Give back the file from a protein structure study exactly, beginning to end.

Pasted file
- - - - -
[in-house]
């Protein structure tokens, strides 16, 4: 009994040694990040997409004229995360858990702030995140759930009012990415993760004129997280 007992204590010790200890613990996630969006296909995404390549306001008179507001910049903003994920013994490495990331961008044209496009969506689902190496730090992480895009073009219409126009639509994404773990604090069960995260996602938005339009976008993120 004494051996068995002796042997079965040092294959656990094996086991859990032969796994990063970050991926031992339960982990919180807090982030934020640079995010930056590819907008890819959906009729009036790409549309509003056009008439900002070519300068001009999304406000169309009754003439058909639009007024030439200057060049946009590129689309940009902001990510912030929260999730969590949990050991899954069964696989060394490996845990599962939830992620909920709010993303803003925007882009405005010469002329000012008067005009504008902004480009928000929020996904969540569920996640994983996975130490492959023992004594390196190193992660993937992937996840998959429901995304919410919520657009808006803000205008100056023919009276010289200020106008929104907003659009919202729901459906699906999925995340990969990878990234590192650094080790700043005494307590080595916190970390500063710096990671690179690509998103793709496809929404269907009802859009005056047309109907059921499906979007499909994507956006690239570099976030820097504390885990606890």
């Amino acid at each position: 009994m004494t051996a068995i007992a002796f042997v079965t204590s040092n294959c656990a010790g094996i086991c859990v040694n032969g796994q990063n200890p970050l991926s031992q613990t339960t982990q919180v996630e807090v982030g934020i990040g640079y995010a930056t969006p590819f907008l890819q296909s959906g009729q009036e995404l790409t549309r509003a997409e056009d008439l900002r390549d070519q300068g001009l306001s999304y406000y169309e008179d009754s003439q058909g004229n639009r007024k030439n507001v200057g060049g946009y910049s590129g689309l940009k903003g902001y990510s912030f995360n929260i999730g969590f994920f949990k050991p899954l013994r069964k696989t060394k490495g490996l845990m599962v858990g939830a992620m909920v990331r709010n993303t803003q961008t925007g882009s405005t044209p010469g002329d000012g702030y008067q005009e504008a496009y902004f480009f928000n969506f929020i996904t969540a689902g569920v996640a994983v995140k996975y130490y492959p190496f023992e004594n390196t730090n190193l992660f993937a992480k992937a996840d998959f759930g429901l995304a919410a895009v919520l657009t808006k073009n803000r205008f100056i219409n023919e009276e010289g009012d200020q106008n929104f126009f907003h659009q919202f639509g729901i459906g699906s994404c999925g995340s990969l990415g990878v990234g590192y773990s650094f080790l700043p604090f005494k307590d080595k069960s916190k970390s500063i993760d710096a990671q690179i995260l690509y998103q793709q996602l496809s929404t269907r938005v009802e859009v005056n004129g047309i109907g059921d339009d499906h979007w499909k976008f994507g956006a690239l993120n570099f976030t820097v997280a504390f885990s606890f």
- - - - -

[in-house]
């Protein structure tokens, strides 16, 4: 009994040694990040997409004229995360858990702030995140759930009012990415993760004129997280 007992204590010790200890613990996630969006296909995404390549306001008179507001910049903003994920013994490495990331961008044209496009969506689902190496730090992480895009073009219409126009639509994404773990604090069960995260996602938005339009976008993120 004494051996068995002796042997079965040092294959656990094996086991859990032969796994990063970050991926031992339960982990919180807090982030934020640079995010930056590819907008890819959906009729009036790409549309509003056009008439900002070519300068001009999304406000169309009754003439058909639009007024030439200057060049946009590129689309940009902001990510912030929260999730969590949990050991899954069964696989060394490996845990599962939830992620909920709010993303803003925007882009405005010469002329000012008067005009504008902004480009928000929020996904969540569920996640994983996975130490492959023992004594390196190193992660993937992937996840998959429901995304919410919520657009808006803000205008100056023919009276010289200020106008929104907003659009919202729901459906699906999925995340990969990878990234590192650094080790700043005494307590080595916190970390500063710096990671690179690509998103793709496809929404269907009802859009005056047309109907059921499906979007499909994507956006690239570099976030820097504390885990606890």
């Amino acid at each position: 009994m004494t051996a068995i007992a002796f042997v079965t204590s040092n294959c656990a010790g094996i086991c859990v040694n032969g796994q990063n200890p970050l991926s031992q613990t339960t982990q919180v996630e807090v982030g934020i990040g640079y995010a930056t969006p590819f907008l890819q296909s959906g009729q009036e995404l790409t549309r509003a997409e056009d008439l900002r390549d070519q300068g001009l306001s999304y406000y169309e008179d009754s003439q058909g004229n639009r007024k030439n507001v200057g060049g946009y910049s590129g689309l940009k903003g902001y990510s912030f995360n929260i999730g969590f994920f949990k050991p899954l013994r069964k696989t060394k490495g490996l845990m599962v858990g939830a992620m909920v990331r709010n993303t803003q961008t925007g882009s405005t044209p010469g002329d000012g702030y008067q005009e504008a496009y902004f480009f928000n969506f929020i996904t969540a689902g569920v996640a994983v995140k996975y130490y492959p190496f023992e004594n390196t730090n190193l992660f993937a992480k992937a996840d998959f759930g429901l995304a919410a895009v919520l657009t808006k073009n803000r205008f100056i219409n023919e009276e010289g009012d200020q106008n929104f126009f907003h659009q919202f639509g729901i459906g699906s994404c999925g995340s990969l990415g990878v990234g590192y773990s650094f080790l700043p604090f005494k307590d080595k069960s916190k970390s500063i993760d710096a990671q690179i995260l690509y998103q793709q996602l496809s929404t269907r938005v009802e859009v005056n004129g047309i109907g059921d339009d499906h979007w499909k976008f994507g956006a690239l993120n570099f976030t820097v997280a504390f885990s606890f």